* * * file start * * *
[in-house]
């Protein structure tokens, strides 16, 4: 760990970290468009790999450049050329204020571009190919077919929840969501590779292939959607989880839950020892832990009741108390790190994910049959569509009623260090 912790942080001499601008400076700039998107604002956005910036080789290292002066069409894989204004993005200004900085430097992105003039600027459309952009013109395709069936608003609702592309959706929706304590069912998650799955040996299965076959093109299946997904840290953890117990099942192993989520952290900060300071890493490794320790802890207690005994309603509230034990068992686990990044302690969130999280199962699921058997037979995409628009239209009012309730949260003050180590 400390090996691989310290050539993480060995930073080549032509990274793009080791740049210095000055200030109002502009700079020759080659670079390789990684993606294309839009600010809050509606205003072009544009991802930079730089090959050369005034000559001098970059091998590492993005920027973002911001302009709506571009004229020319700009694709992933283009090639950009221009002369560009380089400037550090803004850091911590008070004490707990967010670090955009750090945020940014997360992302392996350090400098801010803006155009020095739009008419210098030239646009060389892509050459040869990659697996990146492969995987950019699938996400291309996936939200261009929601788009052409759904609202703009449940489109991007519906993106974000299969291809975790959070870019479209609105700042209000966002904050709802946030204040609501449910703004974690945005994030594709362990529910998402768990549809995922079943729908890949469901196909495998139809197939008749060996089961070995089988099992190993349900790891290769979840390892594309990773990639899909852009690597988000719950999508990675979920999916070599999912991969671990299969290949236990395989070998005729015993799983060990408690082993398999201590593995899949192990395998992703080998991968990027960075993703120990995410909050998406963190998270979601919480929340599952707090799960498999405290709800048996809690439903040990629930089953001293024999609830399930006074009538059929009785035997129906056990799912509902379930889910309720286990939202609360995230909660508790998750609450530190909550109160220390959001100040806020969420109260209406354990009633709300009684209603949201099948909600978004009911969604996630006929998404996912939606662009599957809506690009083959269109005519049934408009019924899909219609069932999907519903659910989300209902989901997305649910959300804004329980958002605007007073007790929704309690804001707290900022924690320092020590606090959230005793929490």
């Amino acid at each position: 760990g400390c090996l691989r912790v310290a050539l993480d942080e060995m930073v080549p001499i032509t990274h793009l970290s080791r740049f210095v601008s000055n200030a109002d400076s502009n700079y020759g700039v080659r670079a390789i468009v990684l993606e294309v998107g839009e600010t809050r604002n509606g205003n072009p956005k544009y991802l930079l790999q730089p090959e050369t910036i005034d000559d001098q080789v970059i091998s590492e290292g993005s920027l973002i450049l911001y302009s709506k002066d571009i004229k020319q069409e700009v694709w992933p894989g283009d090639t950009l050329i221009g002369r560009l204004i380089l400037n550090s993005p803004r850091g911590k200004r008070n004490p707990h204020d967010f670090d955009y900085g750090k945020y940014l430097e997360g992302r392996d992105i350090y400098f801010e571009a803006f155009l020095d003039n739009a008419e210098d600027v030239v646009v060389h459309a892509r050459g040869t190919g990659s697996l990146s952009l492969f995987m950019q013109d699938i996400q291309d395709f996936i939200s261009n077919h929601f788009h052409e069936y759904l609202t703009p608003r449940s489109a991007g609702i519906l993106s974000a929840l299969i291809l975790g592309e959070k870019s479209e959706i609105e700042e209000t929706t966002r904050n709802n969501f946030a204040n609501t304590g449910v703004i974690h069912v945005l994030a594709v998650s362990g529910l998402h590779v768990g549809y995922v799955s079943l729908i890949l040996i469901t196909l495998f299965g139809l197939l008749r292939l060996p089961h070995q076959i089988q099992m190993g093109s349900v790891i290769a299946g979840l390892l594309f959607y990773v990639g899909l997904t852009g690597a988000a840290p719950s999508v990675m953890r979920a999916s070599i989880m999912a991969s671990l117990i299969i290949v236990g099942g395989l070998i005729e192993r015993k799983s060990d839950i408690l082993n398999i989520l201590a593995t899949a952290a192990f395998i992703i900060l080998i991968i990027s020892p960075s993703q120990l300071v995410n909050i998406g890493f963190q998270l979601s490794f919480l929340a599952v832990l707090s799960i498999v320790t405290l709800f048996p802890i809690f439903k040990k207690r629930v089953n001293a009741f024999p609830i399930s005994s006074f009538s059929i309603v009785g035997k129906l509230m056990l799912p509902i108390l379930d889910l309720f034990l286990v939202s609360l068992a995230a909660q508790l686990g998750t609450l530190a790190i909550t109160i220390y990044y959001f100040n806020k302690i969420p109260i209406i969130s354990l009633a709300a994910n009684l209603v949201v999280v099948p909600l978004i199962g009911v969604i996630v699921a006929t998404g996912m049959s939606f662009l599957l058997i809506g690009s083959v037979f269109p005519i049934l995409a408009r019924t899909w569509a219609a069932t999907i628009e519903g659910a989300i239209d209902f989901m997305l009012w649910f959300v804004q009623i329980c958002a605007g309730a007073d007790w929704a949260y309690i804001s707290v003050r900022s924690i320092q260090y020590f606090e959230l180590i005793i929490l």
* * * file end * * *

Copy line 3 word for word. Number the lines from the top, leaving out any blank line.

């Amino acid at each position: 760990g400390c090996l691989r912790v310290a050539l993480d942080e060995m930073v080549p001499i032509t990274h793009l970290s080791r740049f210095v601008s000055n200030a109002d400076s502009n700079y020759g700039v080659r670079a390789i468009v990684l993606e294309v998107g839009e600010t809050r604002n509606g205003n072009p956005k544009y991802l930079l790999q730089p090959e050369t910036i005034d000559d001098q080789v970059i091998s590492e290292g993005s920027l973002i450049l911001y302009s709506k002066d571009i004229k020319q069409e700009v694709w992933p894989g283009d090639t950009l050329i221009g002369r560009l204004i380089l400037n550090s993005p803004r850091g911590k200004r008070n004490p707990h204020d967010f670090d955009y900085g750090k945020y940014l430097e997360g992302r392996d992105i350090y400098f801010e571009a803006f155009l020095d003039n739009a008419e210098d600027v030239v646009v060389h459309a892509r050459g040869t190919g990659s697996l990146s952009l492969f995987m950019q013109d699938i996400q291309d395709f996936i939200s261009n077919h929601f788009h052409e069936y759904l609202t703009p608003r449940s489109a991007g609702i519906l993106s974000a929840l299969i291809l975790g592309e959070k870019s479209e959706i609105e700042e209000t929706t966002r904050n709802n969501f946030a204040n609501t304590g449910v703004i974690h069912v945005l994030a594709v998650s362990g529910l998402h590779v768990g549809y995922v799955s079943l729908i890949l040996i469901t196909l495998f299965g139809l197939l008749r292939l060996p089961h070995q076959i089988q099992m190993g093109s349900v790891i290769a299946g979840l390892l594309f959607y990773v990639g899909l997904t852009g690597a988000a840290p719950s999508v990675m953890r979920a999916s070599i989880m999912a991969s671990l117990i299969i290949v236990g099942g395989l070998i005729e192993r015993k799983s060990d839950i408690l082993n398999i989520l201590a593995t899949a952290a192990f395998i992703i900060l080998i991968i990027s020892p960075s993703q120990l300071v995410n909050i998406g890493f963190q998270l979601s490794f919480l929340a599952v832990l707090s799960i498999v320790t405290l709800f048996p802890i809690f439903k040990k207690r629930v089953n001293a009741f024999p609830i399930s005994s006074f009538s059929i309603v009785g035997k129906l509230m056990l799912p509902i108390l379930d889910l309720f034990l286990v939202s609360l068992a995230a909660q508790l686990g998750t609450l530190a790190i909550t109160i220390y990044y959001f100040n806020k302690i969420p109260i209406i969130s354990l009633a709300a994910n009684l209603v949201v999280v099948p909600l978004i199962g009911v969604i996630v699921a006929t998404g996912m049959s939606f662009l599957l058997i809506g690009s083959v037979f269109p005519i049934l995409a408009r019924t899909w569509a219609a069932t999907i628009e519903g659910a989300i239209d209902f989901m997305l009012w649910f959300v804004q009623i329980c958002a605007g309730a007073d007790w929704a949260y309690i804001s707290v003050r900022s924690i320092q260090y020590f606090e959230l180590i005793i929490l």